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A Dollarama in downtown Toronto. (Kevin Van Paassen/The Globe and Mail)
A Dollarama in downtown Toronto. (Kevin Van Paassen/The Globe and Mail)

Yield Hog

A fine year for dividend lovers Add to ...

Here at Yield Hog, we’re not big on short-term trading. We prefer to buy and hold great dividend stocks for years, so we can collect the rising income.

So it may seem strange that we’re already reviewing our 2011 stock picks, some of which we wrote about only a month or two ago.

What can a few months possibly tell you?

Not much, actually. But there’s a good chance Yield Hog may not be here in five, 10 or 20 years to perform this exercise. Depending on how our own investments pan out, we could be sailing around the world. Or greeting shoppers at Wal-Mart.

Which leaves us no choice but to review these stocks now, keeping in mind that doing so has very little value beyond allowing Yield Hog to gloat about the ones that have worked out so far, and allowing you to laugh at us for the ones that haven’t.

The return of each stock, and the relevant benchmark, is from the article publication date through Dec. 19 and assumes all dividends were reinvested.



Profiled: May 4, 2011

Then: $29.97 Now: $42.76

Return: +43.4 per cent

S&P/TSX return: -13.8 per cent

We cited Dollarama’s strong balance sheet and growing free cash flow as reasons to expect it to initiate a modest dividend, and the retailer did just that in June. The 9-cent quarterly payment works out to a yield of just 0.84 per cent, but the dividend will almost certainly grow as Canada’s biggest dollar store continues to expand. The stock has had a big run since we wrote about it, however, and may no longer be a screaming buy.



Profiled: June 9, 2011

Then: $15.11 Now: $14.26

Return: -3.4 per cent

S&P/TSX return: -11.7 per cent

We said Reitmans’ stock was a “compelling bargain” after plunging on lousy first-quarter results. But the market apparently didn’t agree, judging by the ongoing weakness in the shares. Although the clothing chain sports a juicy 5.5-per-cent yield and has a bulletproof balance sheet with lots of cash and virtually no debt, Reitmans’ same-store sales slumped 5.2 per cent through the nine months to Oct. 29 as debt-burdened shoppers hunkered down.


High Liner Foods

Profiled: June 23, 2011

Then: $15.10 Now: $15.49

Return: +3.9 per cent

S&P/TSX return: -9.9 per cent

We called growth-minded High Liner a “good catch,” noting that the frozen seafood processor and marketer was poised for further dividend hikes after increasing its quarterly payment seven times in three years. Since the article appeared, High Liner has reeled in the U.S. and Asian operations of Icelandic Group, making it the biggest seafood supplier to North American restaurants, schools and hospitals. Even in a down market, the stock has stayed afloat.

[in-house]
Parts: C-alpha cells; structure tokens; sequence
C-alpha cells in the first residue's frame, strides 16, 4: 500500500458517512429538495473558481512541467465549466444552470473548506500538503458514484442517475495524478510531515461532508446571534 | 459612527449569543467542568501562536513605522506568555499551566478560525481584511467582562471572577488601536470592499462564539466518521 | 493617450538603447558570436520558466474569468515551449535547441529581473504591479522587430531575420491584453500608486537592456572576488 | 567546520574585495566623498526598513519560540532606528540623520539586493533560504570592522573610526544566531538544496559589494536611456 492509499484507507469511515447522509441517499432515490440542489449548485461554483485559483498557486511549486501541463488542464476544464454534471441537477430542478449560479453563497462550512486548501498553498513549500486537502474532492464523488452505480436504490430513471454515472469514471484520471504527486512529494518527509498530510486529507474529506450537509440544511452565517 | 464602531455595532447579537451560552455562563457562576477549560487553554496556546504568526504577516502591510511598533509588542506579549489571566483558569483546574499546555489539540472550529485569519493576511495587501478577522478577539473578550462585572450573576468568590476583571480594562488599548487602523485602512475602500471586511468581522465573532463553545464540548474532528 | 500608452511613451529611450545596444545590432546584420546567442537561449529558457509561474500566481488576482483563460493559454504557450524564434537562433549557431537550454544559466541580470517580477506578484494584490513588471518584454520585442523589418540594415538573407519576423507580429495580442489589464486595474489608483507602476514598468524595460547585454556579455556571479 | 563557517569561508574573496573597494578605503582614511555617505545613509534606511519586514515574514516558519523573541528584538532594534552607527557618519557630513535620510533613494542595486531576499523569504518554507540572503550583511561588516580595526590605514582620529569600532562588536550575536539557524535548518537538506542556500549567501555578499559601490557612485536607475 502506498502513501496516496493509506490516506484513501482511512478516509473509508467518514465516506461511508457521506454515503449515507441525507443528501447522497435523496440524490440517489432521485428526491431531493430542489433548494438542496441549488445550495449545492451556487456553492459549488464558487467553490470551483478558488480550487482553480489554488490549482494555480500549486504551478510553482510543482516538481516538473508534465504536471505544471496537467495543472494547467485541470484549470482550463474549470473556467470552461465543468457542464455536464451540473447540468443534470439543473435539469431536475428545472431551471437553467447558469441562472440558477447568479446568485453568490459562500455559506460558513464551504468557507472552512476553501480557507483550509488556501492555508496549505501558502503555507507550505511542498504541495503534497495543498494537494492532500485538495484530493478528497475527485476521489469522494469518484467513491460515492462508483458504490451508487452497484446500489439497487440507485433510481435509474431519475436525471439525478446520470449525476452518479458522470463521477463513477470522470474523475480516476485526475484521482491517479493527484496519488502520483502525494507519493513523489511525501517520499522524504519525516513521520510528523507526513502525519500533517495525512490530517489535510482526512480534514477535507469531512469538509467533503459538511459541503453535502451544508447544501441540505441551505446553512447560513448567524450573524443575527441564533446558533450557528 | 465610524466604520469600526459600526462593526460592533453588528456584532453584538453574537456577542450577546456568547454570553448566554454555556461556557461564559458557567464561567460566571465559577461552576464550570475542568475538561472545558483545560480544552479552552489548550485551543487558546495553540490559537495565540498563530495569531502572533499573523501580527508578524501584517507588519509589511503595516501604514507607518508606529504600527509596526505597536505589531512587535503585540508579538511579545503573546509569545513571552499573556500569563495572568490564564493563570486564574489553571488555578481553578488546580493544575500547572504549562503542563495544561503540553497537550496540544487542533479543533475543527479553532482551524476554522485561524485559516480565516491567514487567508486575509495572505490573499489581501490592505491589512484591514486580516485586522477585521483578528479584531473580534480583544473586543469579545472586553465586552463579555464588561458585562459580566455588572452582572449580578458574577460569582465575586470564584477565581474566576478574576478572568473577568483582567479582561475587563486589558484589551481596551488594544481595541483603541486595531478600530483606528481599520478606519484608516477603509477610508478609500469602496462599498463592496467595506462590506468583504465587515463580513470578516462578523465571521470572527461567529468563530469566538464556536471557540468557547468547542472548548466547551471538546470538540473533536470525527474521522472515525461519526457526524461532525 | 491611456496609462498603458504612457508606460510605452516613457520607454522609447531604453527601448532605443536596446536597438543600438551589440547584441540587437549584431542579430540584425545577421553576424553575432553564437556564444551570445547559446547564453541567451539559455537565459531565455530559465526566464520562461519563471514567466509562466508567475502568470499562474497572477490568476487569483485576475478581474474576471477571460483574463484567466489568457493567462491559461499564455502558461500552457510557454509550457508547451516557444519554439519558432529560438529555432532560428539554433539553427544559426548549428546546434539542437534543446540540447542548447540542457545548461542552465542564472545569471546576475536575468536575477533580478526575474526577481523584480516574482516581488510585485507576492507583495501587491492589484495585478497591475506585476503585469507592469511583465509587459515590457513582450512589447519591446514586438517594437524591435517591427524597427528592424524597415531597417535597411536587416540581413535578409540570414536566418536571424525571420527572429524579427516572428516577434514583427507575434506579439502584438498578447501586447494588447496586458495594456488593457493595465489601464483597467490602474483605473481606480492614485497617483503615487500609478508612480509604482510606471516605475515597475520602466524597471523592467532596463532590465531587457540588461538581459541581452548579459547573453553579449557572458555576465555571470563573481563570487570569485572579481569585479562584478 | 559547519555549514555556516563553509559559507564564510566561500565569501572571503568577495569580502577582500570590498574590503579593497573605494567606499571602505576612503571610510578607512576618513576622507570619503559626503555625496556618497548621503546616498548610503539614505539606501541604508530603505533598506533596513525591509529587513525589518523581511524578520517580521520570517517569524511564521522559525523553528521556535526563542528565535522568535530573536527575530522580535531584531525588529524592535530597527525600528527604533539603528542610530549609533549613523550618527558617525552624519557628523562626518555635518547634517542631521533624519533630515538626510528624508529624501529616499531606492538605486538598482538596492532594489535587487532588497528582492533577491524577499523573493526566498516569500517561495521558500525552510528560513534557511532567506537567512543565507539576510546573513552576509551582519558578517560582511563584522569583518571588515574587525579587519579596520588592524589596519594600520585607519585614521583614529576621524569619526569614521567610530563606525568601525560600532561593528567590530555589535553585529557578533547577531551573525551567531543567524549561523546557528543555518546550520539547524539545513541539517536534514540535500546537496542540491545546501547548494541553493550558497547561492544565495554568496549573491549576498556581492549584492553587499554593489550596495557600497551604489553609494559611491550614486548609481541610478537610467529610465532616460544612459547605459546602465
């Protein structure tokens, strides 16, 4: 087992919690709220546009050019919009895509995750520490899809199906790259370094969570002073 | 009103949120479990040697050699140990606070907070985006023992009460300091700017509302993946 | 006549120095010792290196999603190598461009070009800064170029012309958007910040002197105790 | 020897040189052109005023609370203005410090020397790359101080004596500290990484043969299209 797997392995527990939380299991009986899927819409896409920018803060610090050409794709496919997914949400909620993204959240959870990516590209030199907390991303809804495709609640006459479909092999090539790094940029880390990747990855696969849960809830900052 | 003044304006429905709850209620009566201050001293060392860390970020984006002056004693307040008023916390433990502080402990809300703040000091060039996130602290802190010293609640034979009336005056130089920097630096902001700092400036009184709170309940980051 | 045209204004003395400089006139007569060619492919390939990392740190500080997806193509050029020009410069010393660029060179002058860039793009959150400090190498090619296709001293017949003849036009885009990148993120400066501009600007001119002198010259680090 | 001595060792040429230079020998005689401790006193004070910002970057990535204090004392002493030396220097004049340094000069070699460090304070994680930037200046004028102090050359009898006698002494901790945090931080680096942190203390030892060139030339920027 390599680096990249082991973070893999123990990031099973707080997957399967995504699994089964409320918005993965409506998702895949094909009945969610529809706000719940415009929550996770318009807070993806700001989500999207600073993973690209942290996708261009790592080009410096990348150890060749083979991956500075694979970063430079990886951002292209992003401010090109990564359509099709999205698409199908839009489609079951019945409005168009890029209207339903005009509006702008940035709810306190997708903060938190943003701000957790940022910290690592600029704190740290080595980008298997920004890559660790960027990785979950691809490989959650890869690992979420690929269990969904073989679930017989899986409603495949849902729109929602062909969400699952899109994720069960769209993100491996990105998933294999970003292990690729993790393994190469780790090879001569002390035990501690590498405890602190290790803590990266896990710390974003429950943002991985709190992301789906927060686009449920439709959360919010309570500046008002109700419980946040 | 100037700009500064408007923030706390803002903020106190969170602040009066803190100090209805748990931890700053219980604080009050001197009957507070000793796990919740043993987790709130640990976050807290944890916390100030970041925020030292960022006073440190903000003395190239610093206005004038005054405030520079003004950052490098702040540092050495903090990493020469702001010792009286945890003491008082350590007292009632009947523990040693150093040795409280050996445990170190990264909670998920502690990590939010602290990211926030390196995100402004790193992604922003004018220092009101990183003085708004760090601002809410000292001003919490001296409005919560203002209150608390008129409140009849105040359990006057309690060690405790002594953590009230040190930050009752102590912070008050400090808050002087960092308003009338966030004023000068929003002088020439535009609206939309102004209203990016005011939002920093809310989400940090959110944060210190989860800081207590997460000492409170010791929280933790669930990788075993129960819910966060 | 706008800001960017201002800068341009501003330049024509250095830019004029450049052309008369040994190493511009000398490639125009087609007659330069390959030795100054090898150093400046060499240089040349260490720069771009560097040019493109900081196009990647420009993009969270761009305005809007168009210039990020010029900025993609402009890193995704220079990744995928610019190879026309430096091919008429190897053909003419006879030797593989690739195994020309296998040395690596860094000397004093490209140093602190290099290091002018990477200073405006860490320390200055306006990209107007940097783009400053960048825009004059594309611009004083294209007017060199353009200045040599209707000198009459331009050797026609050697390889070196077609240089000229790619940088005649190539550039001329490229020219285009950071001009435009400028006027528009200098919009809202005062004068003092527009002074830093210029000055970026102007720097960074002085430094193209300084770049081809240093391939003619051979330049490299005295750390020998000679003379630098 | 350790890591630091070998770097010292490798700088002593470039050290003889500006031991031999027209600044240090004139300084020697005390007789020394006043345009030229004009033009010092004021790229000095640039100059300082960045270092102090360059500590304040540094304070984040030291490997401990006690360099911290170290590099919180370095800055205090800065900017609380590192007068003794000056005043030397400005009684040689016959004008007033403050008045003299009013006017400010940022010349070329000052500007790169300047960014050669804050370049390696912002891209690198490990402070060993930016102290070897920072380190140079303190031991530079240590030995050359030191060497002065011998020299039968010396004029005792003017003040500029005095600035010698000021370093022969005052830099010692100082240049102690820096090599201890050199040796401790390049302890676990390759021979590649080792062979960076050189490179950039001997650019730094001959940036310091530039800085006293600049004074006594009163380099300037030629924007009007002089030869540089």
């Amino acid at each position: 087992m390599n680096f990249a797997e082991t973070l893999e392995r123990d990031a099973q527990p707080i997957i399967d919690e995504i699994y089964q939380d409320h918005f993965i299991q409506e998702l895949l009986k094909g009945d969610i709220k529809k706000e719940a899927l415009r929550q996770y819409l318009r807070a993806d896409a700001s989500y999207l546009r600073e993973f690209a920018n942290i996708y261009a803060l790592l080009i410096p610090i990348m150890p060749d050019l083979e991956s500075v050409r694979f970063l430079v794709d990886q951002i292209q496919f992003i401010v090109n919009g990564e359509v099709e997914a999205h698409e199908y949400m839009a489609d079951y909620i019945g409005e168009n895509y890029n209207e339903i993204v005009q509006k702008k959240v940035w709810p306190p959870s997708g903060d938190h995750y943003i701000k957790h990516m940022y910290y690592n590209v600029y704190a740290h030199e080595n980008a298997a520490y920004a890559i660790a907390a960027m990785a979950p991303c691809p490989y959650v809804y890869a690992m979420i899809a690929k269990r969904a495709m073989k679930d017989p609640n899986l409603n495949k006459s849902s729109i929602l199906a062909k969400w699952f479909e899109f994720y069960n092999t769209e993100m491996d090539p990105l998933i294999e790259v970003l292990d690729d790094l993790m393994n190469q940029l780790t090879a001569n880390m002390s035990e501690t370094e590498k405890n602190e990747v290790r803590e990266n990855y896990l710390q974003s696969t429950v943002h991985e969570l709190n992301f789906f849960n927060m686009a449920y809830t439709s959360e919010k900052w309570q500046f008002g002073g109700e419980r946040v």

Profiled: Oct. 11, 2011

Then: $89.34 (U.S.) Now: $97.24

Return: +9.7 per cent

S&P 500 return: 1.3 per cent

We’ve been known to sneak a double hamburger now and then, but it was McDonald’s 35-year history of dividend increases that really got us salivating. With plenty of room for growth in Asia, an ever-evolving menu, refurbished stores and the successful launch of McCafés, the Golden Arches will keep the annual dividend increases coming for many more years, we wrote. As the shares approach $100, we’re licking our lips for a possible stock split.


Inter Pipeline Fund

Profiled: Nov. 8, 2011

Then: $17.80 Now: $18.75

Return: +5.8 per cent

S&P/TSX return: -7.3 per cent

A pipeline stock with a five-year average annual return of 25 per cent? Yup. As hard as it will be for Inter Pipeline to repeat that sizzling performance, the future still looks bright, we wrote. With a dividend payout ratio of less than 60 per cent, numerous expansion projects on the go and favourable fractionation margins on natural gas, more dividend increases could be coming down the, um, pipe.


Leon’s Furniture

Profiled: Nov. 22, 2011

Then: $11.50 Now: $12.26

Return: +8.7 per cent

S&P/TSX return: -1.9 per cent

Behind Leon’s silly commercials is a serious family-controlled company that shuns debt, squeezes costs and keeps its dividend growing, we wrote. Sure, a slowdown in the housing market is a concern, but Leon’s payout ratio is less than 50 per cent and CEO Terrence Leon said the dividend is sustainable “barring a complete collapse of the economy.” Leon family members – who control more than 70 per cent of the stock – want to keep the dividend cheques coming, after all.

Disclosure: I own shares of Inter Pipeline and McDonald’s.

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